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Located on the North Plaza (Broad Street)

 

The Ohio Bicentennial Commission, the Capitol Square Review and Advisory Board, and the Ohio Historical Society created this marker in 2003 to commemorate the history of Abraham Lincoln's presidential campaign speech in Columbus. He spoke on the East side of the Statehouse on September 16, 1859.

 

LINCOLN AT THE STATEHOUSE

"This slavery element is a durable element of discord among us... we shall probably not have perfect peace in this country with it until it either masters the free principle in our government, or is mastered by the free principle."

On September 16, 1859, Abraham Lincoln addressed a small crowd from the east terrace of the Statehouse. In his first Ohio speech, Lincoln repeated his conviction that "a house divided against itself cannot stand" and took issue with Democrat Stephen Douglas' concept of "popular sovereignty." Published and widely circulated as an addendum to the Lincoln- Douglas Debates, Lincoln's Columbus speech helped stake a firm position for the Republican Party in the 1860 presidential campaign that followed. Lincoln twice returned to Columbus: once on February 13, 1861 to address a joint session of the legislature prior to his inauguration, and one last time, on April 29, 1865. From 9:30 a.m. until 4 p.m. Lincoln's body lay in state in the Rotunda as 50,000 mourners filed through the Statehouse to pay their respects.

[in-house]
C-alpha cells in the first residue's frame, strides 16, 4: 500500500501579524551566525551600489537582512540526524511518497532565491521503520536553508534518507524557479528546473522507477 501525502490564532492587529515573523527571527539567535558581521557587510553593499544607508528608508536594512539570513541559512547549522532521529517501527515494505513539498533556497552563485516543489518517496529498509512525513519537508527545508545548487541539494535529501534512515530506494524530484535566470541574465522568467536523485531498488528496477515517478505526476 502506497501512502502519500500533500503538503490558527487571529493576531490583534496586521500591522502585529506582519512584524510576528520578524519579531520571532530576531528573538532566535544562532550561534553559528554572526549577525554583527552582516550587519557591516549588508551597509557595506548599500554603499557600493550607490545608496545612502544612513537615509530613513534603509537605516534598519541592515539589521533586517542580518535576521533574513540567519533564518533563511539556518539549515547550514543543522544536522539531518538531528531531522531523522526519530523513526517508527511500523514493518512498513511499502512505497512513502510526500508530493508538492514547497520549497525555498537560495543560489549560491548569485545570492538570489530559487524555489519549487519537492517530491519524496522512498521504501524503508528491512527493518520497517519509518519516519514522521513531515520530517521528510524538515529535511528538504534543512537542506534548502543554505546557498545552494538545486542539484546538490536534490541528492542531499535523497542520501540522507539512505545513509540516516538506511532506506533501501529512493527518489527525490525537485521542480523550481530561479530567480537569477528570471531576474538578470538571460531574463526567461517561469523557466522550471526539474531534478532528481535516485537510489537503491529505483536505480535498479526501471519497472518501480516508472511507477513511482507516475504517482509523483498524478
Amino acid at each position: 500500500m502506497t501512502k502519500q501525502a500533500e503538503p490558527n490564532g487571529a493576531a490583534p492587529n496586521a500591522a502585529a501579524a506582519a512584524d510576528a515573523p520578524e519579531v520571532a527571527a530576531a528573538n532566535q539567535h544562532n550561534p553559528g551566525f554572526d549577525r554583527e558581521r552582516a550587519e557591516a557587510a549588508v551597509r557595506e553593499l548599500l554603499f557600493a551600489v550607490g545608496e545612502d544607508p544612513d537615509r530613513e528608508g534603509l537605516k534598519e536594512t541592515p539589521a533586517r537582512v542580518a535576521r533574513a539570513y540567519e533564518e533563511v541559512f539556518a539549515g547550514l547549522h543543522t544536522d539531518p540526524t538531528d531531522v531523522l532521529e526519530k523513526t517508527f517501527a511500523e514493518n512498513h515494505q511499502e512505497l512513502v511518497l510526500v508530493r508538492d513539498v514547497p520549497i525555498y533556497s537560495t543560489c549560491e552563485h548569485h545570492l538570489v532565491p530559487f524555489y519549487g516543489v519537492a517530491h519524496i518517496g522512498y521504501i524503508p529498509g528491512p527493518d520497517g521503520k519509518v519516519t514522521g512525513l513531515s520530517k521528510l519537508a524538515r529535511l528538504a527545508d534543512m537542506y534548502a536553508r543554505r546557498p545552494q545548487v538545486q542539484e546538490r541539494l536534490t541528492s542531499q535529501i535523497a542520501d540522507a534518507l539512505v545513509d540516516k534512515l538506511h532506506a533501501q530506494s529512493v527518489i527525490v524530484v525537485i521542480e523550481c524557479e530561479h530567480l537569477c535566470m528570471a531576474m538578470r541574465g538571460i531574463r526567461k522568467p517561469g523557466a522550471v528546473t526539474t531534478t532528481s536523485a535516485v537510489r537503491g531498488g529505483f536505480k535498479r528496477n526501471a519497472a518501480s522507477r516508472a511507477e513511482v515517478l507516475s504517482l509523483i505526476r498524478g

THE OHIO BICENTENNIAL COMMISSION

CAPITOL SQUARE REVIEW AND ADVISORY BOARD

THE OHIO HISTORICAL SOCIETY

2003

 

79-25

Ohio Historical Marker -- Lincoln at the Statehouse

 

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